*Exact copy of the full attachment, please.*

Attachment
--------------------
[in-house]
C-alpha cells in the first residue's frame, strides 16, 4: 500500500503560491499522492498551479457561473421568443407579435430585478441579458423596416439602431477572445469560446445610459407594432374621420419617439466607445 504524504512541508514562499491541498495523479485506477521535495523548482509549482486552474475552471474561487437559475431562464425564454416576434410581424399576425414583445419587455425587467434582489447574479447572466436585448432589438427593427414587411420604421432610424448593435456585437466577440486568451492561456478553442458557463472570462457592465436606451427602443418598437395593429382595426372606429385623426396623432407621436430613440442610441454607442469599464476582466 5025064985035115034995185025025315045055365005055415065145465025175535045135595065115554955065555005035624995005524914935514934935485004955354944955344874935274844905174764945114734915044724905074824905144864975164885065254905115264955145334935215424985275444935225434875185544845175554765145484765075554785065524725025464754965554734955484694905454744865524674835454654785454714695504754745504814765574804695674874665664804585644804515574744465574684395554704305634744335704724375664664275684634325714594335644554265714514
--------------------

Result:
[in-house]
C-alpha cells in the first residue's frame, strides 16, 4: 500500500503560491499522492498551479457561473421568443407579435430585478441579458423596416439602431477572445469560446445610459407594432374621420419617439466607445 504524504512541508514562499491541498495523479485506477521535495523548482509549482486552474475552471474561487437559475431562464425564454416576434410581424399576425414583445419587455425587467434582489447574479447572466436585448432589438427593427414587411420604421432610424448593435456585437466577440486568451492561456478553442458557463472570462457592465436606451427602443418598437395593429382595426372606429385623426396623432407621436430613440442610441454607442469599464476582466 5025064985035115034995185025025315045055365005055415065145465025175535045135595065115554955065555005035624995005524914935514934935485004955354944955344874935274844905174764945114734915044724905074824905144864975164885065254905115264955145334935215424985275444935225434875185544845175554765145484765075554785065524725025464754965554734955484694905454744865524674835454654785454714695504754745504814765574804695674874665664804585644804515574744465574684395554704305634744335704724375664664275684634325714594335644554265714514